Did the "hoods from Chicago" thing actually happen, or did some paranoid locals pull this out of their ... hats? This sounds like the old "loot rail" crap from the early Internet of the Nineties defrosted and warmed over for a new decade.

Firstly, they've got cars, whether their own or stolen. The idea that "gangbangers and druggies" needed a train to go make trouble somewhere else was always more than a little ridiculous. Secondly, Amtrak fare isn't a couple of bucks like the L, nor is it only a few minute's ride to go to another neighborhood like the L, so the idea anyone was going to pay $20 and travel two hours just to "hang out at our station" borders on utter absurdity.

As to speed, the Lincoln Service trains are routinely traveling 90mph now, and they'll be up to 110mph once the signaling system is fully ironed out.
We were already having drug dealers coming down from the Chicago suburbs in their cars, many of them associated with some gang or another. And they don't need train fare to access the unmanned Amtrak station in our town; anyone can enter it, ticketed or not, regardless of how they got there (although train fare might be cheaper than gas now!). Granted, I haven't seen the station defaced by grafitti yet, nor have I smelled pot there nor seen drug transactions taking place there personally (although I haven't had a family member catching the Lincoln Service trains from there in 3 1/2 years, so I've only driven past the station rather than parked there since then); however, we do still regularly read reports of local drug busts in the weekly newspaper, and it's usually the case that the drugs came into town from Chicago & its suburbs.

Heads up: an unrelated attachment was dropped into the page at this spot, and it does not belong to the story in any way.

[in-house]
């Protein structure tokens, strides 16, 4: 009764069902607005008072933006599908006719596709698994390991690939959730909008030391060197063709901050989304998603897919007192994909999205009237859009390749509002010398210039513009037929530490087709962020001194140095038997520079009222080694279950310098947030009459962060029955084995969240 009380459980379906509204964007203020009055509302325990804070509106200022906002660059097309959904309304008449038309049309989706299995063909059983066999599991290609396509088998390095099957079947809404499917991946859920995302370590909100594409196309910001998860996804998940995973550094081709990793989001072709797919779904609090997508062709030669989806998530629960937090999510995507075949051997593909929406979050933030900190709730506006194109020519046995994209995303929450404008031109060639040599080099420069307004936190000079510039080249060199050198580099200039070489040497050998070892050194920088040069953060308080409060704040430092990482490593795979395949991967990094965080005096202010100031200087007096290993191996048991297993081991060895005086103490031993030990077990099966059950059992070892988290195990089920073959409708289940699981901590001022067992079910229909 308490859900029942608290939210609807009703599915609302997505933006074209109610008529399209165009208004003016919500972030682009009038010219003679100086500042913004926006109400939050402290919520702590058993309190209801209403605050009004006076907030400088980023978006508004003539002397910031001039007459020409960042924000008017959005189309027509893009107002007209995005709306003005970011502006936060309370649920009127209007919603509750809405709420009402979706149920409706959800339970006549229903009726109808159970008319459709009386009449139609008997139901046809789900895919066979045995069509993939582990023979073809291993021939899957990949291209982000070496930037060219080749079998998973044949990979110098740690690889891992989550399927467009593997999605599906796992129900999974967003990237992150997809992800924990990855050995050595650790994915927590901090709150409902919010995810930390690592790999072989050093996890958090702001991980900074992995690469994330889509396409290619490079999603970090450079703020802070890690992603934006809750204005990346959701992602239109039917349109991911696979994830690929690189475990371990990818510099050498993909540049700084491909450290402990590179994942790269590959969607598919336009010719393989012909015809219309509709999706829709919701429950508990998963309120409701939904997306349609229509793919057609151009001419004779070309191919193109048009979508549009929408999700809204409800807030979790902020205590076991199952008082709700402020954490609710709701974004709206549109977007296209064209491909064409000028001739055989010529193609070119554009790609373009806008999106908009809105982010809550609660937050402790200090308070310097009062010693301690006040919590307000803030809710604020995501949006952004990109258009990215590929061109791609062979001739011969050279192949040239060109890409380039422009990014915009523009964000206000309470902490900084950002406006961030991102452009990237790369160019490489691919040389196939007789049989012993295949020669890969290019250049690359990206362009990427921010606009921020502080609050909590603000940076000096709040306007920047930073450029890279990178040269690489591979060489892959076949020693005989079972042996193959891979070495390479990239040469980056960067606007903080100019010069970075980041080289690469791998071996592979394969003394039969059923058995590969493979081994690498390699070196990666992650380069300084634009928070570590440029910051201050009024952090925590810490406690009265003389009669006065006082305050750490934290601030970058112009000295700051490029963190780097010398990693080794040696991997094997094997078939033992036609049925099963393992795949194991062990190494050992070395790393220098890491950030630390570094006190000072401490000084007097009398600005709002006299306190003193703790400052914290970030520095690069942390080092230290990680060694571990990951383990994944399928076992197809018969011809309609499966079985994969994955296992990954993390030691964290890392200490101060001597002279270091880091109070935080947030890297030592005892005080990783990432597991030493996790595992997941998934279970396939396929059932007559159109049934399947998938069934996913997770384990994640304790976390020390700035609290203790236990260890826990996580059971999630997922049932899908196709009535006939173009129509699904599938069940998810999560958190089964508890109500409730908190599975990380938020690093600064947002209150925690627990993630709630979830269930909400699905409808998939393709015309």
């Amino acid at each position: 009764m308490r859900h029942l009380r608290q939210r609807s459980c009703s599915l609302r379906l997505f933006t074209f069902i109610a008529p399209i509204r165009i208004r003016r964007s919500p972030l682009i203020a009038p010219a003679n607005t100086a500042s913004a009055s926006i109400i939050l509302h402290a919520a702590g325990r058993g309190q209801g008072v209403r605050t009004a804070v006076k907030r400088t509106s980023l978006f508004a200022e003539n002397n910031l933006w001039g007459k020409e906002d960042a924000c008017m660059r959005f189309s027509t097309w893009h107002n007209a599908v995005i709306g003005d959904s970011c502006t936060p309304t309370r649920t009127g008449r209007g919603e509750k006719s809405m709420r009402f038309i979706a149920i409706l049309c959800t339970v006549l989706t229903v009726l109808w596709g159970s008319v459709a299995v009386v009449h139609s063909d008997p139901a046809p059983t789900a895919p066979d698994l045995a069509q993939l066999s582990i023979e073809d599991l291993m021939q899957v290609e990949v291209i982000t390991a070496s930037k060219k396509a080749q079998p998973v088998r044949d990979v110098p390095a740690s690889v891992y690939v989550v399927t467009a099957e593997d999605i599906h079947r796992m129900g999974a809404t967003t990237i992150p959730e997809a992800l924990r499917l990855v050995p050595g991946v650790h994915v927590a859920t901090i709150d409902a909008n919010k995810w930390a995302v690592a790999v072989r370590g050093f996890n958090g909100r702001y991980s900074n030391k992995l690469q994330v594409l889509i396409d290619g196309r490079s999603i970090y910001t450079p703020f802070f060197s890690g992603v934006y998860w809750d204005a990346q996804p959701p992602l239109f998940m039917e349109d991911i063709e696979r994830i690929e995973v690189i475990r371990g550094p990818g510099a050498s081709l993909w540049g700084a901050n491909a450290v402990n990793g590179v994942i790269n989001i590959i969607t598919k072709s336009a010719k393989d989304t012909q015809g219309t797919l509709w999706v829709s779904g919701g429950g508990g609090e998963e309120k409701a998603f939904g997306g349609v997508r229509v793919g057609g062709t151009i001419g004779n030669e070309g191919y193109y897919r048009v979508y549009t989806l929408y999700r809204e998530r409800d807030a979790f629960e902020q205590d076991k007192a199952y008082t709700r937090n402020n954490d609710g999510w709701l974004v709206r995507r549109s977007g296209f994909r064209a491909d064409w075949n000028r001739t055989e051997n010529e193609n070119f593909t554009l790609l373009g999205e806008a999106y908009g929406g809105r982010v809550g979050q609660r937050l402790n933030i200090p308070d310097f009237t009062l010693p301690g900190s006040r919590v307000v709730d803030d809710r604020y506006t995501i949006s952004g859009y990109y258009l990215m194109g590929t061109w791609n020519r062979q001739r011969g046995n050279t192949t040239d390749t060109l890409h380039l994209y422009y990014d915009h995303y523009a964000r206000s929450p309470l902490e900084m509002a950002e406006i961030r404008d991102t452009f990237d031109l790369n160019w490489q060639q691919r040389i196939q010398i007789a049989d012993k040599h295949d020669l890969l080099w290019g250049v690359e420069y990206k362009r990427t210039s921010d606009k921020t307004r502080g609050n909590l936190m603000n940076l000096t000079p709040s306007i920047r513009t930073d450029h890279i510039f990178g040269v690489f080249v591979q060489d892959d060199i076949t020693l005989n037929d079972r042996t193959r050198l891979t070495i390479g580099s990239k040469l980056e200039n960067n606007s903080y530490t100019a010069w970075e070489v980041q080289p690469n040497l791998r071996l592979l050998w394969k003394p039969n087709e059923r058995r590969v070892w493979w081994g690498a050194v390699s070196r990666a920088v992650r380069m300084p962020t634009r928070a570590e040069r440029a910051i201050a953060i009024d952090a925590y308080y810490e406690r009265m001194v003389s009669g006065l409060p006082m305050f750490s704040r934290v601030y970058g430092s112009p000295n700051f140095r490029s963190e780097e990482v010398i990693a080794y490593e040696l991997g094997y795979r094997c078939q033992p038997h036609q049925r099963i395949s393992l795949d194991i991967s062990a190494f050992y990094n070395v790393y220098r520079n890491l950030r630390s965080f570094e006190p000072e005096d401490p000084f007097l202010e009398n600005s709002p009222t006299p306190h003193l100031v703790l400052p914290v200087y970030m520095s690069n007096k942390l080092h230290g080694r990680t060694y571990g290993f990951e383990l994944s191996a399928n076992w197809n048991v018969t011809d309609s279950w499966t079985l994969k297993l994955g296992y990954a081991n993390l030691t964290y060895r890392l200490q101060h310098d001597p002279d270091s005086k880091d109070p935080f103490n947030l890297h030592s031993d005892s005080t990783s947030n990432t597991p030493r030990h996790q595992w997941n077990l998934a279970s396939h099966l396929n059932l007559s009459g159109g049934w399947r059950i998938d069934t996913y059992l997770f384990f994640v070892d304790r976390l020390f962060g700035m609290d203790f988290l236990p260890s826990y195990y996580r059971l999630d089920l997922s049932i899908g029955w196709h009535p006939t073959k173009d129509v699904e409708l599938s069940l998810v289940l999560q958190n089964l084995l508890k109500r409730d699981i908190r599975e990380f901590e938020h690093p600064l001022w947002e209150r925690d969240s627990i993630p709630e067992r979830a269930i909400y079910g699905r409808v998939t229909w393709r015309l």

Good to hear that the Lincoln Service trains are already traveling at higher speeds, though!
 

rs9

Service Attendant
Joined
Dec 26, 2021
Messages
125
Location
Chicago
We were already having drug dealers coming down from the Chicago suburbs in their cars, many of them associated with some gang or another. And they don't need train fare to access the unmanned Amtrak station in our town; anyone can enter it, ticketed or not, regardless of how they got there (although train fare might be cheaper than gas now!). Granted, I haven't seen the station defaced by grafitti yet, nor have I smelled pot there nor seen drug transactions taking place there personally (although I haven't had a family member catching the Lincoln Service trains from there in 3 1/2 years, so I've only driven past the station rather than parked there since then); however, we do still regularly read reports of local drug busts in the weekly newspaper, and it's usually the case that the drugs came into town from Chicago & its suburbs.